A special videoconference of the ALGA board today reflected on how Local Government is stepping up and reinventing itself to play a key role throughout the Covid-19 crisis and beyond, despite facility lockdowns, revenue losses, imminent rate relief impacts and external calls for more spending and higher debt servicing. Three main principals emerged from the meeting:
- The ability of Local Government to respond to the crisis and drive recovery will be proportionate to its financial capacity relative to other levels of government;
- Local government’s small contribution could be significantly leveraged with cooperation from the other two levels of government; and
- A recognition that the Commonwealth has the greatest level or capacity to assist other governments. They collect 80 per cent of the nation’s taxes, control the Reserve Bank, and have perpetual taxation powers, unlike Local Government which must set its taxes each and every year and is rate-capped in our two largest jurisdictions.
The forum recognised that the most valuable (and appropriate) form of Commonwealth support in this instance is via additional Financial Assistance Grants. Not a pull-forward which most Councils would have to bank to fund next year’s operations.
We are calling for an extra grant, equivalent to six months’ FAGs. This could be spent right now on a range of needs from rate rebates to affected businesses, replacing lost operational revenue so more staff could be retained, to funding the first phase of stimulus spending.
This is the request we have discussed with the Federal Government and will formalise shortly.
This week, Federal Parliament passed the Morrison Government’s omnibus coronavirus economic response Bill – after refusing an Opposition amendment that would have extended the JobKeeper payment scheme to cover council workers.
The Australian Local Government Association worked incredibly hard for an outcome that would have ensured council employees whose facilities had been shut down or revenue base fundamentally eroded were eligible to receive $1500 per fortnight in income support for six months.
So far, hundreds of people employed in councils across Australia have been stood down, with more certain to follow.
Indeed, based on advice from our member associations, ALGA calculates that up to 55,000 workers in local government are at risk of being laid off through no fault of their own.
The consequences for vulnerable and dependent communities – and for local economies – are obvious.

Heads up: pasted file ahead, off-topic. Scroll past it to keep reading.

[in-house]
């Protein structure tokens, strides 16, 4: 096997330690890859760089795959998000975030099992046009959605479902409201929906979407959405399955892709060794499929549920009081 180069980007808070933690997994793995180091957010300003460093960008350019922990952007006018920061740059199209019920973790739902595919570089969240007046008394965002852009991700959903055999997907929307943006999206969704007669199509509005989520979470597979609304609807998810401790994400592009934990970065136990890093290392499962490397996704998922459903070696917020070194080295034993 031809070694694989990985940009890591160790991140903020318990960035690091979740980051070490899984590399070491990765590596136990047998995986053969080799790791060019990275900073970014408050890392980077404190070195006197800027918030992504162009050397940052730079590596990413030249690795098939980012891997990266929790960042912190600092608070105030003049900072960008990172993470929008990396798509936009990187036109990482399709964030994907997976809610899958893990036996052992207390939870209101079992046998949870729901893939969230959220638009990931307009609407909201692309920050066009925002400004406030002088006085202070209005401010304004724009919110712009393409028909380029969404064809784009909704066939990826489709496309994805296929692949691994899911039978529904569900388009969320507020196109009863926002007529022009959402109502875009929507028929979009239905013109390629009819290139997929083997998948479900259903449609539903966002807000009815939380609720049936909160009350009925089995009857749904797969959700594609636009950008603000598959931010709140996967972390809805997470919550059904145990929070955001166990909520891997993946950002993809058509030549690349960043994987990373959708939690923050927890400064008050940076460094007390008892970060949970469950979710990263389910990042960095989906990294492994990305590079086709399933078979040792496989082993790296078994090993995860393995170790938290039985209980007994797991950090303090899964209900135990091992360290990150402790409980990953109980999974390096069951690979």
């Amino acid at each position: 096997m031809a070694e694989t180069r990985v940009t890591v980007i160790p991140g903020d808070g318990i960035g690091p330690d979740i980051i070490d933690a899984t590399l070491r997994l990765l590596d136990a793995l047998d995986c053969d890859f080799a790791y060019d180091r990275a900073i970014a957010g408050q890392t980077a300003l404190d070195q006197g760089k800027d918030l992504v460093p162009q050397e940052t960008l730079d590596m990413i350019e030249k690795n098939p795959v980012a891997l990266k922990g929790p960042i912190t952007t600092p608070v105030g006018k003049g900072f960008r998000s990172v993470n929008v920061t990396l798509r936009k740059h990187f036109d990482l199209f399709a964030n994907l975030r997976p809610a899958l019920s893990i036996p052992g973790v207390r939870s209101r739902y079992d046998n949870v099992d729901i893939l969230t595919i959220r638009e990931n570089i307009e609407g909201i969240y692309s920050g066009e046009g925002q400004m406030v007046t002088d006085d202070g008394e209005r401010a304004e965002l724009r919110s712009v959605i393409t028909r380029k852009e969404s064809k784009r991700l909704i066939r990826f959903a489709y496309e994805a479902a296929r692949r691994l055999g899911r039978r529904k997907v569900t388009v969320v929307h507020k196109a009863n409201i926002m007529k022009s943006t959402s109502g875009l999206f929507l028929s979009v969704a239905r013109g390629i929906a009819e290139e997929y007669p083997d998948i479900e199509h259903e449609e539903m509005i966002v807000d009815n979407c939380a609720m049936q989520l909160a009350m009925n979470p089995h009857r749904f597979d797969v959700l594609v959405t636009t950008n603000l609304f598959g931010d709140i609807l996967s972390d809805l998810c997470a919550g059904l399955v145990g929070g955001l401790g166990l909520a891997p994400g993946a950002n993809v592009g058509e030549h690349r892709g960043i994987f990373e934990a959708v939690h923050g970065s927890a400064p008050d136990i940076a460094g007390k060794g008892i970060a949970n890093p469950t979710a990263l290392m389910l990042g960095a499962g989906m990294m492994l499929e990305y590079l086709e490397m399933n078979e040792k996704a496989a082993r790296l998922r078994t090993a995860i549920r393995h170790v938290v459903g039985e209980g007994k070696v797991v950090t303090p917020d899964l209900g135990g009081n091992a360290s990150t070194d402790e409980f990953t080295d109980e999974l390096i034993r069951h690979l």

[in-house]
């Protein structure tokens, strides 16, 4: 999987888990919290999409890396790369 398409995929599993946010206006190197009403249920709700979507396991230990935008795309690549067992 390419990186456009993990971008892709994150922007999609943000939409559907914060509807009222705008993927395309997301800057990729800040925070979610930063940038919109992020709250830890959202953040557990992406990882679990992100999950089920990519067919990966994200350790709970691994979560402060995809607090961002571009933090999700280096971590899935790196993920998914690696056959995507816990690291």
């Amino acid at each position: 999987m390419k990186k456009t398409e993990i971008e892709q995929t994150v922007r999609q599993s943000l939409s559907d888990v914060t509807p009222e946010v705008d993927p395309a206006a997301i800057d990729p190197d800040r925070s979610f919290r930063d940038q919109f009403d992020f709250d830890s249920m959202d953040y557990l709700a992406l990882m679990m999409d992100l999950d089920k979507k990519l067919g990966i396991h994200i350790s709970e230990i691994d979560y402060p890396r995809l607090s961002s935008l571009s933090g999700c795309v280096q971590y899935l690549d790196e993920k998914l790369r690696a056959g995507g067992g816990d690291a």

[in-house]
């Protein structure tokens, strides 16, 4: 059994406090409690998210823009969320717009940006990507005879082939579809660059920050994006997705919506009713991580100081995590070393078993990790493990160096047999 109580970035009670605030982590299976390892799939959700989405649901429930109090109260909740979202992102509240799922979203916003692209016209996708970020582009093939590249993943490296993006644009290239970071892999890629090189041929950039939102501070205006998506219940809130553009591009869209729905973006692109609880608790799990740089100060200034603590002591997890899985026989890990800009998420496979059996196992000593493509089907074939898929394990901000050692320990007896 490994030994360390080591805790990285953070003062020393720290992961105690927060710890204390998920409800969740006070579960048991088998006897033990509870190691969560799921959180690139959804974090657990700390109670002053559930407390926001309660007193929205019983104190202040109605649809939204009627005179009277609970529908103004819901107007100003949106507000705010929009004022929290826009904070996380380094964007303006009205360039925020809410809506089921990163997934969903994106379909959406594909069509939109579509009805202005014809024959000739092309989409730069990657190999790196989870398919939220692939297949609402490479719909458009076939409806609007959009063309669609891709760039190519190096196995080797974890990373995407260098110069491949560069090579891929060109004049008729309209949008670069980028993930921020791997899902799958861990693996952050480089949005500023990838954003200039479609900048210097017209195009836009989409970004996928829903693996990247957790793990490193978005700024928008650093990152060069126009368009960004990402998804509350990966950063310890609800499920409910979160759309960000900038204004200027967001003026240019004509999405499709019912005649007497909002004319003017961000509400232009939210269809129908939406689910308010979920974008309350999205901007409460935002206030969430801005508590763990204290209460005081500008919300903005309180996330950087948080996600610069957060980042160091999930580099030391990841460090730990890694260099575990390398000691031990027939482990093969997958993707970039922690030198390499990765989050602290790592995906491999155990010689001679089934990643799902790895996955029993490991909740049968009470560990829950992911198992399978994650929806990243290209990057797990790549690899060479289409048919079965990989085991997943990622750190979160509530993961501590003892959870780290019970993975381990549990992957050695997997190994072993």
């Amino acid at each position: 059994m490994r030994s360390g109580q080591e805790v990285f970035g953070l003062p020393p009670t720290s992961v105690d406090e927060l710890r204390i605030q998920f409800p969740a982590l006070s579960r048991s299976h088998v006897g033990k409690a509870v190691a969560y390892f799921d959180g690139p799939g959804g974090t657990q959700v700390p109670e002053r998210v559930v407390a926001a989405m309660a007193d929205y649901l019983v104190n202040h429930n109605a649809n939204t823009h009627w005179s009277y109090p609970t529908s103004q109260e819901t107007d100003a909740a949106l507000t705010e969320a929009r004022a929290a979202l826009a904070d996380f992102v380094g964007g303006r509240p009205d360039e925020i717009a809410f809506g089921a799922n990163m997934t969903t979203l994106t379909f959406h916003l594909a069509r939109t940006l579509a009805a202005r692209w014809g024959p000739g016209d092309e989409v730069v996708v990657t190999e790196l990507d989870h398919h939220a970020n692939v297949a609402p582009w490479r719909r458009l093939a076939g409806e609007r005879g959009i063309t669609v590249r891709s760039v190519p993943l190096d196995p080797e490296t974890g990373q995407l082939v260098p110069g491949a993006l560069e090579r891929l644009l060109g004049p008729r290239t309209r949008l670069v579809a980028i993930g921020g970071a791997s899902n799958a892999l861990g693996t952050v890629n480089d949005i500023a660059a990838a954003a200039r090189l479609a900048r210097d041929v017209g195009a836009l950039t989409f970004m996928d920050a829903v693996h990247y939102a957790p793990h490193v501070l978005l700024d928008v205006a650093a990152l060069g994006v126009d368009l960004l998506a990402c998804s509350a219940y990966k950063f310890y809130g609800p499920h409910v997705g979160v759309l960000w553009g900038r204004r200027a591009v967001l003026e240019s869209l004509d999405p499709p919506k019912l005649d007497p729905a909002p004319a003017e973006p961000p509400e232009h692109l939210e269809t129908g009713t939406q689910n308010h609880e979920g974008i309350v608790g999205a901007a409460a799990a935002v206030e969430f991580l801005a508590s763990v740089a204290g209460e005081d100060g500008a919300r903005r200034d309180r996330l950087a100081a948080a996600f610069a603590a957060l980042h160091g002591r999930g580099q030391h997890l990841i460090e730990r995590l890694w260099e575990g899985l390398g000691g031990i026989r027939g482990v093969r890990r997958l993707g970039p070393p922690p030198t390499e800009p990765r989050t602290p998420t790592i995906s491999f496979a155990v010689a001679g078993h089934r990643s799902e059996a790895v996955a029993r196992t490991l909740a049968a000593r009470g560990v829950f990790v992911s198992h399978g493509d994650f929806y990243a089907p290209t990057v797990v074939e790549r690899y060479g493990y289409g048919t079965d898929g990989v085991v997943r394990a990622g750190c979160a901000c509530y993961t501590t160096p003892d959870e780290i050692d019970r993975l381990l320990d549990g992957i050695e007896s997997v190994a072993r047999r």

We also strongly argued for changes to the $1.6 billion childcare support package – which might have offered some relief to council-run childcare centres but will actually leave councils out of pocket because it will replace the child care subsidy which makes up 50 per cent of their revenue.
However on this front we have had a win with the Federal Government today announcing an alternative rescue pathway for childcare centres not eligible for JobKeeper, including ones owned or operated by councils. Contact your association office or ALGA for details.
The Federal Government has made clear it won’t shift its position that councils are “creatures of state governments”. We firmly rebut this diminutive language and their position, with the Commonwealth inventing and assuming responsibility for our major grant stream in the early 1970s, tweaking it in the ’80s and expressly choosing to retain control of it in the “GST wars”.
Since then they have added direct funding for roads, community facilities, blackspots and bridges. To ignore this history and responsibility at a time of need is convenient at best, abrogation at worst.
We will continue to remind the Commonwealth of their responsibilities, and the opportunities our long relationship presents to keep local economies alive and to kick-start the economy to drive recovery.
In the interim, this means your association will now have to seek assistance from your state or territory governments for the equivalent of JobKeeper or other funds to survive as your operational resources dwindle.
We also cannot (and should not have to) accept the woolly premise that financially constrained councils will manage by “taking a second look at their balance sheets and redeploying staff in other areas”. It is not that simple.
Swimming instructors can’t drive graders. Strong balance sheets are meaningless if you don’t have enough cash to pay the loan back.
Council reserves are for specific future purposes, locked up under mountains of constraints and legislation – and I don’t yet see the Federal Government dipping into its own much more fuzzy Future Fund, valued at $166 billion.
Nor is this a time for the old political game of cost-shifting.
We are better than this. Our communities need us and they want all our governments to recognise their unique roles and responsibilities and work together for the benefit of the nation.
If your Council is anything like mine, it has been turning itself inside out to continue to serve, to redeploy, to inform the public, to reach out, to help – and will keep doing so as long as you can.
You will agonise over relief packages and what you can cut from next year’s budget to fund the relief, sustain the lost income and yet also rise to the call to spend more on construction and infrastructure projects to drive the economy.
It’s a difficult balancing act, and I commend you for standing up for your communities and rising to the task.
I wish you well, and all the very best for a safe and holy Easter weekend. Churches may be closed, but we can console ourselves with chocolate!
Mayor David O’Loughlin